By Katie Kommer
I often joke that “because I know the rules, I get to break them”. Oftentimes, when trail running locally or going for micro-adventures I throw all my layering rules I’ve carefully crafted to the wind. Yes, the consequences of poor clothing choices are lessened when you’re in service and know exactly where you’re going. However, waist deep post-holing in a lightweight pair of running shorts, a cotton crew neck, and thin liner gloves is still extremely unpleasant even if it’s at your local trail system.
Though you can often catch me jogging around in my favorite hoodie, when prepping for longer adventures or approaching high alpine environments I do take my layering extremely seriously. I’ve had plenty of experience with being both over and under-dressed, and have grown to thoroughly appreciate the art of a good clothing system. Furthermore, proper attire can save you from gnarly sunburns, poison oak, and even bug bites. The purpose of this post is to talk about why layering works, what materials are best suited for different environments, and how I personally layer for different levels of activities. Finally, I’ll mention a few tips specifically for sleeping warm in the backcountry.
While the perfect layering system may seem elusive, it is based on science. Combining high quality wool or synthetics with lightweight fleece and insulation all works together to trap your body heat and keep you warm, while moving sweat away from your body.
The two most popular base layers for outdoor activities are wool and synthetic. Merino wool is extremely popular amongst thru-hikers and backpackers due to its odor resistant qualities. Furthermore, it does a great job of wicking moisture away from the body, keeping you warm and dry. On the other hand, synthetic or blended base layers can have different properties like stretchiness or an inner fleece brush, and tend to be less expensive than merino wool.
Fleece is a great midlayer material. For high output activities like backpacking, a micro-grid fleece does a great job of wicking moisture and is lightweight enough to carry. On the other hand, for car camping or mellow hiking a heavier fleece can sometimes be appropriate if the main priority is trapping as much heat as possible.
For ultralight backpacking, a high quality down puffy is your best option. They’re typically much lighter and more packable than synthetic puffies, depending on the fill power and type of down used. However, synthetic options do tend to be cheaper and do a better job of retaining loft in wet conditions.
Shell / Waterproof Layer
Depending on what type of conditions you’re likely to face, the type of shell you choose is extremely important. For fairly warm yet windy conditions, something as light as the Patagonia Houdini can help. However, for snowy, extremely windy, wet, or any mixture of the above conditions you’ll want a heavier, fully waterproof shell. Many companies use Gore-Tex waterproofing, or their own in-house technology. Pro tip: If buying second-hand, re-waterproof your shell jacket with NikWax.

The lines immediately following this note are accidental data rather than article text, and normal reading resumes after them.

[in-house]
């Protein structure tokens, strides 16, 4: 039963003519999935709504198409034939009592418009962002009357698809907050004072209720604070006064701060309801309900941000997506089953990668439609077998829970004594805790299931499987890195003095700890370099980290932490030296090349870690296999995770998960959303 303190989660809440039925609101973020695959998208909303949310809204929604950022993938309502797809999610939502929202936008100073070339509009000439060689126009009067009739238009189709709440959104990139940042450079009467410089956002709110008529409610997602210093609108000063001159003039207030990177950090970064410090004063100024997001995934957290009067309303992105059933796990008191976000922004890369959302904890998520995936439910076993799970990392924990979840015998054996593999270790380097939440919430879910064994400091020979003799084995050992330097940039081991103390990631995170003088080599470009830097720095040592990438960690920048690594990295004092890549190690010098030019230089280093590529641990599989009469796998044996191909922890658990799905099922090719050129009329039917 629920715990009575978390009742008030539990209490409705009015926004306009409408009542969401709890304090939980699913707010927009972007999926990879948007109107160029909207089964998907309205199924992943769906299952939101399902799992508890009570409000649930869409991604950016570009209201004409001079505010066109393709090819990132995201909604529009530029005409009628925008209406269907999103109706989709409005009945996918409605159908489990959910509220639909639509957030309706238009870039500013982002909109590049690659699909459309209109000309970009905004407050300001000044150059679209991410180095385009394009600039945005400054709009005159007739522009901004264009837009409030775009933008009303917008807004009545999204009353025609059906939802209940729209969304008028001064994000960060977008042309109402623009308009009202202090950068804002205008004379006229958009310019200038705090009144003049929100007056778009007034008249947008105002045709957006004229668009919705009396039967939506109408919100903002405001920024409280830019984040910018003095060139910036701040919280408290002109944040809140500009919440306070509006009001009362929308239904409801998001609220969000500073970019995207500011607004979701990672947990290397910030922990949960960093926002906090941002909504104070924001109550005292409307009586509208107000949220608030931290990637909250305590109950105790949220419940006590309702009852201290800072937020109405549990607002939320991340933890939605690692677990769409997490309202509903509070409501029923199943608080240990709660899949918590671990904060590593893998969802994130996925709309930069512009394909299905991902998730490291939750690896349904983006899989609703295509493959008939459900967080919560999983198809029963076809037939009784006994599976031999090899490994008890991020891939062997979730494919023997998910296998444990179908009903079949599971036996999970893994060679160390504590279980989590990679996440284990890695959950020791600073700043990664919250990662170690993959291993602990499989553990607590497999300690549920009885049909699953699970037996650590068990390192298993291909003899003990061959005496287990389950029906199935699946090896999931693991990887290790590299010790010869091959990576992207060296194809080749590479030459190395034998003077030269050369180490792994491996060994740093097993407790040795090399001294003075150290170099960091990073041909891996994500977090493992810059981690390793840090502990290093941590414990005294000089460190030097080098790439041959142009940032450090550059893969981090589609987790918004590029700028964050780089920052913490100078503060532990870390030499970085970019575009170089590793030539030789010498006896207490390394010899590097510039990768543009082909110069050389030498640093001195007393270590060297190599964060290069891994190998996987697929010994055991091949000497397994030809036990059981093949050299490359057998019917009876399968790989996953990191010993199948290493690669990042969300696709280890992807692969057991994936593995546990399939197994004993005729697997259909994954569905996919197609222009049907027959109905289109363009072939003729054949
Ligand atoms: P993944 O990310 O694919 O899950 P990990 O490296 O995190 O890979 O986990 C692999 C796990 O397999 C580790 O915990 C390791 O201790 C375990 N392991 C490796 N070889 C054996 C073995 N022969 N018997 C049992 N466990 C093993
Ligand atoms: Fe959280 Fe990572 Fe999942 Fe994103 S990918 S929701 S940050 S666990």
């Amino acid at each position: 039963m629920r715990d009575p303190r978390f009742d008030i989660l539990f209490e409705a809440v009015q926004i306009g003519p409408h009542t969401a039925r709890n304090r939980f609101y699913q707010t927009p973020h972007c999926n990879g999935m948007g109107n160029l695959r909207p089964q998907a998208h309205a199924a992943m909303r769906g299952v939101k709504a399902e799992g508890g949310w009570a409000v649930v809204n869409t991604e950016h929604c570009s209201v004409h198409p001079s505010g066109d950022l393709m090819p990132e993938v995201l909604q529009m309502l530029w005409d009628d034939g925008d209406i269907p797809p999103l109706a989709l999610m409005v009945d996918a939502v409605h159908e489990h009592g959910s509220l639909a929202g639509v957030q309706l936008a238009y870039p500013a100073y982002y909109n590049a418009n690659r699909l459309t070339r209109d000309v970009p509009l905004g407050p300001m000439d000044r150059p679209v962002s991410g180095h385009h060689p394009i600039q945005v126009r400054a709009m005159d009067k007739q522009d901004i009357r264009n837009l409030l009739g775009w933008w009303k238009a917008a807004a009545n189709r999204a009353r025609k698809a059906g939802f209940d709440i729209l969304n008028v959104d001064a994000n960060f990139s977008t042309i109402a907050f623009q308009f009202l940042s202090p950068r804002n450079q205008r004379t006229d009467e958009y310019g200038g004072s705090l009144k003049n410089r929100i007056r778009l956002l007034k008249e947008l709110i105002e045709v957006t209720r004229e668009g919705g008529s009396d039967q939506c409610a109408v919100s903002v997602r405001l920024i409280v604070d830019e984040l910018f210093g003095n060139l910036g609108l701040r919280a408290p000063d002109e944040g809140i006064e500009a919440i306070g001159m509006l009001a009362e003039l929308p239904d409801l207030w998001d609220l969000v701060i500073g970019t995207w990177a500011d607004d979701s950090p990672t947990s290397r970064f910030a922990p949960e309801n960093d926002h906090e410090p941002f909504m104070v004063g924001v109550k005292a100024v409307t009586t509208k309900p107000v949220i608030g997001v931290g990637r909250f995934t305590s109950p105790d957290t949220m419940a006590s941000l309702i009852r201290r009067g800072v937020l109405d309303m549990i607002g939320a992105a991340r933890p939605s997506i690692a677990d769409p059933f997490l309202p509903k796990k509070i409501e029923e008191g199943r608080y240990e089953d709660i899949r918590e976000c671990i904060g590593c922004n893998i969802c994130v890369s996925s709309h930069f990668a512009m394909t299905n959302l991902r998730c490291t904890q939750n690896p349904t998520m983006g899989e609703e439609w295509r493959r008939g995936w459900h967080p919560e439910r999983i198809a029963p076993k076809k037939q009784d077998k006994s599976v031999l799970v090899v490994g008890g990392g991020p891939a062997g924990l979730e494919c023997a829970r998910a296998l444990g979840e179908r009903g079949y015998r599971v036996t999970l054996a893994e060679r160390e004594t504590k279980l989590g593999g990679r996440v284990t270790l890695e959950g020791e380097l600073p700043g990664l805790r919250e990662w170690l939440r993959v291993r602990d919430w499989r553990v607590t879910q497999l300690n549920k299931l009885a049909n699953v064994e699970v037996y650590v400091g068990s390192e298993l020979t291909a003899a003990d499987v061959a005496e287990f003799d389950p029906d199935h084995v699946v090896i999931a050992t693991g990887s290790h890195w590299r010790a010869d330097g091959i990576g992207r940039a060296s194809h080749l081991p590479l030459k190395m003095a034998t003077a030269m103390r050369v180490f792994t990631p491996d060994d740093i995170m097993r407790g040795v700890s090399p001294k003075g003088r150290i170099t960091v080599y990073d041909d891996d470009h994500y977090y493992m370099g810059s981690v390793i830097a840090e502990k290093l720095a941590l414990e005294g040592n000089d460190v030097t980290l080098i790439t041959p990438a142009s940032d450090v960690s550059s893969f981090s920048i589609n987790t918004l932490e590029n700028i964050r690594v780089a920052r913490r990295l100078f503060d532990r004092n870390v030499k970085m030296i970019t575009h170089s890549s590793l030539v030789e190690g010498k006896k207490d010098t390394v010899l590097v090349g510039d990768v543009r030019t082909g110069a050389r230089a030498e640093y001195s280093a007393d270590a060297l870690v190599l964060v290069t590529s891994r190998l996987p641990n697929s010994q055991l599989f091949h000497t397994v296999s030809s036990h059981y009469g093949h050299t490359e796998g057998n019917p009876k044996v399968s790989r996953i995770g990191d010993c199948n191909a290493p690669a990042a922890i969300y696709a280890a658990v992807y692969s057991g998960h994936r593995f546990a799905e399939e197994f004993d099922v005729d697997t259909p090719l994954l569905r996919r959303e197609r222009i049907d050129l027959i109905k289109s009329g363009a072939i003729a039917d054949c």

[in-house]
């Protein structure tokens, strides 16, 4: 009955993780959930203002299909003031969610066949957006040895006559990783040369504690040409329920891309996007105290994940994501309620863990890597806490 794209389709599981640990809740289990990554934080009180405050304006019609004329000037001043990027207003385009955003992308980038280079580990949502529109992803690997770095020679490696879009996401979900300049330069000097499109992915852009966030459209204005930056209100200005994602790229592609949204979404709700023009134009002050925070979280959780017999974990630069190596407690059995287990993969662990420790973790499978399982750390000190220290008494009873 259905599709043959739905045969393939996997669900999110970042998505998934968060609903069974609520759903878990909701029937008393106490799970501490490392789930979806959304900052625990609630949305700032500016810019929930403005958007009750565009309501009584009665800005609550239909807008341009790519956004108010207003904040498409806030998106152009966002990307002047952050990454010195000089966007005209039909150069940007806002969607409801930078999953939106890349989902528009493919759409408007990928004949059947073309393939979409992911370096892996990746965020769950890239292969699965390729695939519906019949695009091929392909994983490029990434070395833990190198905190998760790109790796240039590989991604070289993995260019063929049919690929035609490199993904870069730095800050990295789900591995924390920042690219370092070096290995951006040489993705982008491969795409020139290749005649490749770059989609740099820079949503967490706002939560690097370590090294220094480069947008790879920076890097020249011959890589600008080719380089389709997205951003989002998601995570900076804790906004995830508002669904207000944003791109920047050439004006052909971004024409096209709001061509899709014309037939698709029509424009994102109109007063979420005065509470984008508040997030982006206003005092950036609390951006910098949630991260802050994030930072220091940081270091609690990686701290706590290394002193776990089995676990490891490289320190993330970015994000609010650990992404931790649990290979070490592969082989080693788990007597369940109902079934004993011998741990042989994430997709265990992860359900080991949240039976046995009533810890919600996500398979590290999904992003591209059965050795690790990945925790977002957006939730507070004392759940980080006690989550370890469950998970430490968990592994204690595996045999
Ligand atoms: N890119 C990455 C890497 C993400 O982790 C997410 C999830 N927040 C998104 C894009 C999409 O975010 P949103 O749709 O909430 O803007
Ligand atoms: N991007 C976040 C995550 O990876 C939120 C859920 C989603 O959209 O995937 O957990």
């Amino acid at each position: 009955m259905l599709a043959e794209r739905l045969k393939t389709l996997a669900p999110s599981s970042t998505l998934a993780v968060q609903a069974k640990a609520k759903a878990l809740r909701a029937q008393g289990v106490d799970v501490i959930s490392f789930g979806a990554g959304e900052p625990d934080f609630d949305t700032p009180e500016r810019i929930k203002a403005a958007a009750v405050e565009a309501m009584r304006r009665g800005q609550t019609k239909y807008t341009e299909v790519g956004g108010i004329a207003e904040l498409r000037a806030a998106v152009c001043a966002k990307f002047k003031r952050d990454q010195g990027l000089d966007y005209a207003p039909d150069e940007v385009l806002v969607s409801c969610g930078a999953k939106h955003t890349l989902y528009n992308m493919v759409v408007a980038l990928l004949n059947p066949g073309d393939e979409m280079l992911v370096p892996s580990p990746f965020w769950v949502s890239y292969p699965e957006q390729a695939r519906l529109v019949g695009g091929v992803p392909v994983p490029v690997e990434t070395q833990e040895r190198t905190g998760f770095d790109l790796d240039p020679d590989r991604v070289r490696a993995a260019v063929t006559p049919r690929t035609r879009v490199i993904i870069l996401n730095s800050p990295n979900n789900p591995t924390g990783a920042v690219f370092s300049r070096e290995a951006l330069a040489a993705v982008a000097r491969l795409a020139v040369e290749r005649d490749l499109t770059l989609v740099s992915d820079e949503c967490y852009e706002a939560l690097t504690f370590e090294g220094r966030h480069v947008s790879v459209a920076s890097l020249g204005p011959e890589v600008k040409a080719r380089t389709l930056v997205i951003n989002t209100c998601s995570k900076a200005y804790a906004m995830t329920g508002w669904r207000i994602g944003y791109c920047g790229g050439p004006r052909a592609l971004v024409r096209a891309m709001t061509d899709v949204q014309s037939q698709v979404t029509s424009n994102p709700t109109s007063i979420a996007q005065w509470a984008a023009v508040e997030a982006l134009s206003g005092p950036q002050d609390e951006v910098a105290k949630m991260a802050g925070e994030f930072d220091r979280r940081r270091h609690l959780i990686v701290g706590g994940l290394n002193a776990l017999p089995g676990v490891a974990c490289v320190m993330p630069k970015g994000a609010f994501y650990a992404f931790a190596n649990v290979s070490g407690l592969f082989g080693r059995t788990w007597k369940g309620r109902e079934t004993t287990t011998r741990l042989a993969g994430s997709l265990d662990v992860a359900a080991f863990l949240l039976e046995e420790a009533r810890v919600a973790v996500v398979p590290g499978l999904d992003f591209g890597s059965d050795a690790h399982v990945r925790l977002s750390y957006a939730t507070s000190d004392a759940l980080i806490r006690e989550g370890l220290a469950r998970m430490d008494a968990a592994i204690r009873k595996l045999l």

When you’re expending a ton of energy and sweating a lot, layering can be very tricky. I tend to want as little clothing as possible. However, it is still very important to have high quality clothing to wick moisture away as you sweat, and an extra layer to put on in case the weather turns. “High output activities” are anything that get your heart rate high and sustained. For me, activities that fall into this category are trail running, light and fast hiking, backcountry skiing, and intense biking. Typically, for these activities I’m as concerned with getting too warm as I am too cold. It can be tricky to dress appropriately and have adequate layers while still being able to move fast and light. Here’s how I layer by season for this level of activity:
Summer (60+ degrees)
Spring/Fall (40 - 60 degrees)
Winter (40- degrees)
When I’m not working quite as hard physically, I love to have an extra layer or two for comfort. “Medium output” activities are what I consider to be more casual, typically done with friends and at a slower pace. However, I am still expecting to work my heart rate a bit and am in danger of sweating too much if I don’t dress appropriately. For me, activities that fall into this category are slower paced hiking, biking around the city, snowshoeing, etc. In the context of ultralight backpacking, these would be the flat and downhill sections of trail, where I’m moving at a very conversational pace. In this category I’m probably stopping to add or remove a layer more often, and very conscious of staying comfortable and keeping my system breathable and dry.
For this category of activity, staying warm and cozy is the biggest priority. However, oftentimes it’s tempting to bundle up with whatever you have on hand and you can end up overheating and sweating through low quality layers. Or, you forget a crucial piece of equipment and end up shivering all day. For me, common activities in this category are leisurely walking or hiking, car camping, picnic games, etc.
A warm yet lightweight sleep system is arguably the most important piece of an ultralight backpacking kit. While a high quality down quilt is a great start towards sleeping warm, there are a handful of extra pro tips for staying cozy at night on long backpacking trips.
[Want more tips/tricks for getting the most from your sleep system? Check out Trey’s post about this very topic!]